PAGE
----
Religious leaders furious over Norway’s proposed circumcision ban
JENNY Klinge, Norway’s Centre Party justice policy spokeswoman, has angered religious leaders by condemning the ritual circumcision of infant boys. Calling it “outdated” and “dangerous”, she called for its ban. She said:
In my view, this is a custom that we cannot accept in a modern, civilized society. Our aim is to prioritise the rights of small children. Fortunately, it has become forbidden to circumcise girls, now it’s time for boys to get the same legal protection.
Jenny Klinge says the ritual circumcision of infant boys is barbarous
She stressed that boys who have been ritually circumcised can never remove what she called “a religious marker” if they choose to convert to another religion or have no religious beliefs.
I’m not buying the argument that banning circumcision is a violation of religious freedom, because such freedom must involve being able to choose for themselves.
But she stressed that she was not opposed to circumcision in cases where it was deemed a medical necessity.
However, circumcision based on ritual and religion is actually about holding down a newborn baby boy and cutting off part of a healthy sexual organ, with all the consequences that this might have for an individual’s future health and sex life.
With this in mind, performing a circumcision on religious grounds ought to be made a criminal offence, she added.
Jan Helge Solbakk, a professor of medical ethics at Oslo University, agreed with Klinge’s criticism of the practice.
It represents an irreversible operation on a boy who is not in a position to protect himself, and as such is in breach of basic human rights.
Ervin Kohn, Chairman and Trustee of the Jewish community disagrees, saying a ban would serve as a very strong signal that the Jews are an unwanted minority in the country. He claims that 99 percent of all Jews in the world circumcise their male children.
It is the visible covenant between Abraham and God. It goes directly on religious freedom and that Norway is a tolerant society.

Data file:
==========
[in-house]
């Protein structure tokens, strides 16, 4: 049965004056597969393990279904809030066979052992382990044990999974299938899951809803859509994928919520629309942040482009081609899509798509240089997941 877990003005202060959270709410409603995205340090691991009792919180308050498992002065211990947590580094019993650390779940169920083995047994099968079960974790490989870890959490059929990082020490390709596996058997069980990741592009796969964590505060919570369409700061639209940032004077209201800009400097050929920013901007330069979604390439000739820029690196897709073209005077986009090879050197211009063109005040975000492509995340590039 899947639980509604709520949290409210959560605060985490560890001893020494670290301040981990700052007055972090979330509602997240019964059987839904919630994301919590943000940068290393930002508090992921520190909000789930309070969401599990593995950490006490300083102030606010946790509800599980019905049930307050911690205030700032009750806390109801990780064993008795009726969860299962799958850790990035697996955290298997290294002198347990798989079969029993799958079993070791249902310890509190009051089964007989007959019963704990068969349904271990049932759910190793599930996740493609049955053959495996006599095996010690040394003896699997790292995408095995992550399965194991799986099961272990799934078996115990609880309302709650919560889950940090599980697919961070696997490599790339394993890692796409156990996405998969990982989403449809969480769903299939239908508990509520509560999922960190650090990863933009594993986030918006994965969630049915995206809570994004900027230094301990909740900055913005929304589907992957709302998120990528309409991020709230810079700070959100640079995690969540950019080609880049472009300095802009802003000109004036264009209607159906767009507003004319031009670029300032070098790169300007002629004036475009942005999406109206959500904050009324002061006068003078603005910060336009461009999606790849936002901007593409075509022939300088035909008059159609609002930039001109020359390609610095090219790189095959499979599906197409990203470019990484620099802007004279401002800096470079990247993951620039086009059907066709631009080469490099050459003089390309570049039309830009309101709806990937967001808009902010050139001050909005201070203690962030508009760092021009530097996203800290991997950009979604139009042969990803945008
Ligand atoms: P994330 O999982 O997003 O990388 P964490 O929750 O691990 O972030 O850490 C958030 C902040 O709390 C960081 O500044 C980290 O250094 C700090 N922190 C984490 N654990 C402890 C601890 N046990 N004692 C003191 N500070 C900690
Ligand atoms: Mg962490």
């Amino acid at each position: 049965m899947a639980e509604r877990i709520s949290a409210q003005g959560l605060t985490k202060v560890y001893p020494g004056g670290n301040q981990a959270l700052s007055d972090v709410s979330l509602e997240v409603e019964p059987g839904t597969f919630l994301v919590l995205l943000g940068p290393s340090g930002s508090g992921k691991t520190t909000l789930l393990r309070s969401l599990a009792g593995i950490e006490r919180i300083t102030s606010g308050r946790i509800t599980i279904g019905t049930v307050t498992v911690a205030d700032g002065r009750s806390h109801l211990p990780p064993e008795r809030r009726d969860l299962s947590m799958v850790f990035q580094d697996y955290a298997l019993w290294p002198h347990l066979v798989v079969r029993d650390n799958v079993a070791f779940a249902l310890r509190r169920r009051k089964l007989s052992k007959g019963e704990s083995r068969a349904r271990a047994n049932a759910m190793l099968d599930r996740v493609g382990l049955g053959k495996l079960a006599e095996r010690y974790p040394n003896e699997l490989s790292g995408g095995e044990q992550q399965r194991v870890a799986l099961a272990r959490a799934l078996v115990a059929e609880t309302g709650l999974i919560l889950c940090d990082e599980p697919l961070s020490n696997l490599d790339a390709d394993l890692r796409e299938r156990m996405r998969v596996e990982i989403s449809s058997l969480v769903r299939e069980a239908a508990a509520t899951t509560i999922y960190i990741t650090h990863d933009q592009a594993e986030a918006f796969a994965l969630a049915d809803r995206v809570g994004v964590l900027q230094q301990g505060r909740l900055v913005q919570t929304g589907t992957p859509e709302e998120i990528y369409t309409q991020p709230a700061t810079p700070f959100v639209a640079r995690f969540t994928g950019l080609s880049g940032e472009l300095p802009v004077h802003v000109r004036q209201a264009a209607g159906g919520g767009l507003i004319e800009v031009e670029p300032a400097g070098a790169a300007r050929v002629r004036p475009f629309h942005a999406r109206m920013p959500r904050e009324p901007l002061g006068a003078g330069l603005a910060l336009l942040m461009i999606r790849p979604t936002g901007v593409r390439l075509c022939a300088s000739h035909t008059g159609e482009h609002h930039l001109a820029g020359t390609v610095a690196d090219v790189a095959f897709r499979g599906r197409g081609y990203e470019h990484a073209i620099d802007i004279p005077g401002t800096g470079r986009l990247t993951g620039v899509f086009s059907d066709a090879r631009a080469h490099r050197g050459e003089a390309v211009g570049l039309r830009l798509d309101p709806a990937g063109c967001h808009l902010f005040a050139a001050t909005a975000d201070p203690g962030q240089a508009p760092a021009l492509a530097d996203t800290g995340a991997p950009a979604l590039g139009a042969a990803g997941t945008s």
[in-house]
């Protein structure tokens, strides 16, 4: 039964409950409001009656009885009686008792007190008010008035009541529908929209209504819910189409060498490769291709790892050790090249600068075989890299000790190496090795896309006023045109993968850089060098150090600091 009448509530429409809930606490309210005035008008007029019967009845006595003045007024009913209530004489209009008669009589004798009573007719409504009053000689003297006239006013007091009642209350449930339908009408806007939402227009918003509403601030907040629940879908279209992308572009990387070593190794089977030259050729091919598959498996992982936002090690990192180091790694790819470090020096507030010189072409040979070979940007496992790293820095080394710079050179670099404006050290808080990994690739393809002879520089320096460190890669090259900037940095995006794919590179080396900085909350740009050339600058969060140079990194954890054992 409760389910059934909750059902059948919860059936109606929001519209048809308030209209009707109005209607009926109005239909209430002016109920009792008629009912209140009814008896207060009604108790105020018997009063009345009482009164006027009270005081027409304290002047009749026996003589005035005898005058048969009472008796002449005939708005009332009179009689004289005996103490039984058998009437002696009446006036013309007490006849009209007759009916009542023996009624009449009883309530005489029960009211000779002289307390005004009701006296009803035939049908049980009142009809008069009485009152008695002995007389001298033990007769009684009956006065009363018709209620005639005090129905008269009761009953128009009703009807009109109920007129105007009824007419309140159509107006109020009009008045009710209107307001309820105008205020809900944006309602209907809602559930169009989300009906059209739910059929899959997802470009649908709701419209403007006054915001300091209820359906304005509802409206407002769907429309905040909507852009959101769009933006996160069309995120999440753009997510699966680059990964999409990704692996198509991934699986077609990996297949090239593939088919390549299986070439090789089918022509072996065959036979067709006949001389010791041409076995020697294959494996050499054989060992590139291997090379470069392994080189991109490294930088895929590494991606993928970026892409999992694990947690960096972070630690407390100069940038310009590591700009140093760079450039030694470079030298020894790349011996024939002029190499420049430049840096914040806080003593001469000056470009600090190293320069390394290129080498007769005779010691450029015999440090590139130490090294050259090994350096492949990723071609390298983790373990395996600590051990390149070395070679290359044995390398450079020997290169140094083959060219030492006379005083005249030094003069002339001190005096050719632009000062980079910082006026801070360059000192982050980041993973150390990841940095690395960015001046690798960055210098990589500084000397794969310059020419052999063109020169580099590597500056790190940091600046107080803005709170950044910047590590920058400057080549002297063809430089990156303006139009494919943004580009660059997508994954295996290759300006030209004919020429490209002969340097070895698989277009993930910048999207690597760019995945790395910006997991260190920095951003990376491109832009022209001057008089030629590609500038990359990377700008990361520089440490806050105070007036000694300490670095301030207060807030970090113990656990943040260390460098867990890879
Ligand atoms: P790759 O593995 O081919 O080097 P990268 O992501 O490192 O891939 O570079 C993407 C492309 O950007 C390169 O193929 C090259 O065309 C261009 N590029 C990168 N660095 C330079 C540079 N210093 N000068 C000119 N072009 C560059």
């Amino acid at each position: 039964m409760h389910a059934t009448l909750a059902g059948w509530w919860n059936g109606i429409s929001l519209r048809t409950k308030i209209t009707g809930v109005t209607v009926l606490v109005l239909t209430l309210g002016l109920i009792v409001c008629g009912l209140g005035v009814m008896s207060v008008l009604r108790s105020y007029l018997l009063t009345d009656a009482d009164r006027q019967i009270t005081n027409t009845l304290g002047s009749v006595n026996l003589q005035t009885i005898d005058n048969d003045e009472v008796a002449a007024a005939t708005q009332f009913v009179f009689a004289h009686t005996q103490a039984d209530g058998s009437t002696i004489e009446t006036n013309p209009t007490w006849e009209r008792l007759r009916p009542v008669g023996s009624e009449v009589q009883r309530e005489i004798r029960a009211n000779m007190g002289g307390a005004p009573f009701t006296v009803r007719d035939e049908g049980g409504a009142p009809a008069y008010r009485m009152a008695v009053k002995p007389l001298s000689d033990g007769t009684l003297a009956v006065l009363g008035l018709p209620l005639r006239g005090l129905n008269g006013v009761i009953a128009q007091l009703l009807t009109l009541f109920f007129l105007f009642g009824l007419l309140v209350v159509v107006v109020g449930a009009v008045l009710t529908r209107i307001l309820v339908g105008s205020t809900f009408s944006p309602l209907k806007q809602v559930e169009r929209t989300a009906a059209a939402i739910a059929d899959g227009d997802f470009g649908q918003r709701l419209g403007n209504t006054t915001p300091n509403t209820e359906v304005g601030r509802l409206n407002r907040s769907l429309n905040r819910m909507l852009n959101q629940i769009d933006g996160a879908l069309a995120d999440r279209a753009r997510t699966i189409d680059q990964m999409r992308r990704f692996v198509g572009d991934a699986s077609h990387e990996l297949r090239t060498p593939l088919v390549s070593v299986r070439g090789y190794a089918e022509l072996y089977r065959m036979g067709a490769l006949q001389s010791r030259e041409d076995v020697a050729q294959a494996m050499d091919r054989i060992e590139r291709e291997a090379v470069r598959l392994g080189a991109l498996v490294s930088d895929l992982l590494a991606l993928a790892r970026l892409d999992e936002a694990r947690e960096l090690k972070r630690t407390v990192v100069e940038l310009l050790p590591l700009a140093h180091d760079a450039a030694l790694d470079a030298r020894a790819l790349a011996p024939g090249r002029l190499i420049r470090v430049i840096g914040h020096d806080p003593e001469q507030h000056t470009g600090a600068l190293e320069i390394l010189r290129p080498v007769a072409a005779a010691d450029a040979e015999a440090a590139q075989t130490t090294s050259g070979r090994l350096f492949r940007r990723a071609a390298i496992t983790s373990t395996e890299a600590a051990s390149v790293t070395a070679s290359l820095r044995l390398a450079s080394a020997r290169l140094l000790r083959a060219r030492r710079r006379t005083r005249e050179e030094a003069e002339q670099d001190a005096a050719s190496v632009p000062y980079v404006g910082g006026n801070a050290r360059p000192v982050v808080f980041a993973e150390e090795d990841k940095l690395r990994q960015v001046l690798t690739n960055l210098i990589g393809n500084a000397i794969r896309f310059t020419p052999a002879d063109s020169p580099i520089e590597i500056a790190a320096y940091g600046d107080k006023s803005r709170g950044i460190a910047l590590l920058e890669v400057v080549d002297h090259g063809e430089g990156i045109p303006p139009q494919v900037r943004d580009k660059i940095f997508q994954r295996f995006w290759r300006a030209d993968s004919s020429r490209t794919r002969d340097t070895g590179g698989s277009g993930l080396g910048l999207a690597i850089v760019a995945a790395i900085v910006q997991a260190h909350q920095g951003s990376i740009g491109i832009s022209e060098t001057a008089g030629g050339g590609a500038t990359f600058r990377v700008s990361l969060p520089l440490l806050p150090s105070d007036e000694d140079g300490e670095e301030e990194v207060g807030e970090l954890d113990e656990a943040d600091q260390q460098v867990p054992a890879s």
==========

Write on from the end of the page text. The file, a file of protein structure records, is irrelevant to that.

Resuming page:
Kohn also points out that research has documented the health benefits of circumcision.
Glen Poole, Strategic Director of The Men’s Network in Brighton & Hove, reports on his Ending Unnecessary Male Circumcision in the UK blog that the proposed ban had also been condemned by Espen Ottosen, Information Director of Misjonssambandet (Federation of Christian Missionaries), and a Muslim Norwegian physician, Mohammad Usman Rana, who voiced his opposition in a newspaper article entitled Circumcision: Those who will forbid circumcision of young boys in reality invite a totalitarian guardian-state.
Poole points out that pro-circumcisionists claim:
To circumcise boys is a minor operation. Internationally there is a plethora of medical studies which report few complications. We know that the procedure actually provides health benefits. Urinary tract infections for example are far less common among circumcised boys. The risk of HIV contamination is also reduced.
We say all the reported health benefits have either been disproven, contradicted or considered too insignificant to justify the agreed risks and complications which include bleeding, infections, meatus stenosis (narrowing of the urethra) and panic attacks. There isn’t a single medical association in the world that supports the procedure.
The British Medical Association, for example, stated in 2003 that ‘the medical benefits previously claimed have not been convincingly proven’ and ‘that the evidence concerning health benefits from non-therapeutic circumcision is insufficient for this alone to be a justification for doing it.
Nothing much to add to this except that I find it amusing to see a religious objection that protecting young children from abuse is "totalitarian". 'My goodness, laws against the mutilation of young boy's genitals? Parts of young children cut off in the privacy of my own home should be of no consequence to the government. It's the nanny state I say!'
Pretty much the only argument against this law is "what about freedom of religion?" and, to be frank, it's not looking like a strong case. You could make a similar argument for human sacrifice, though that has the added benefit that at least the person affected would be doing it of their own free will.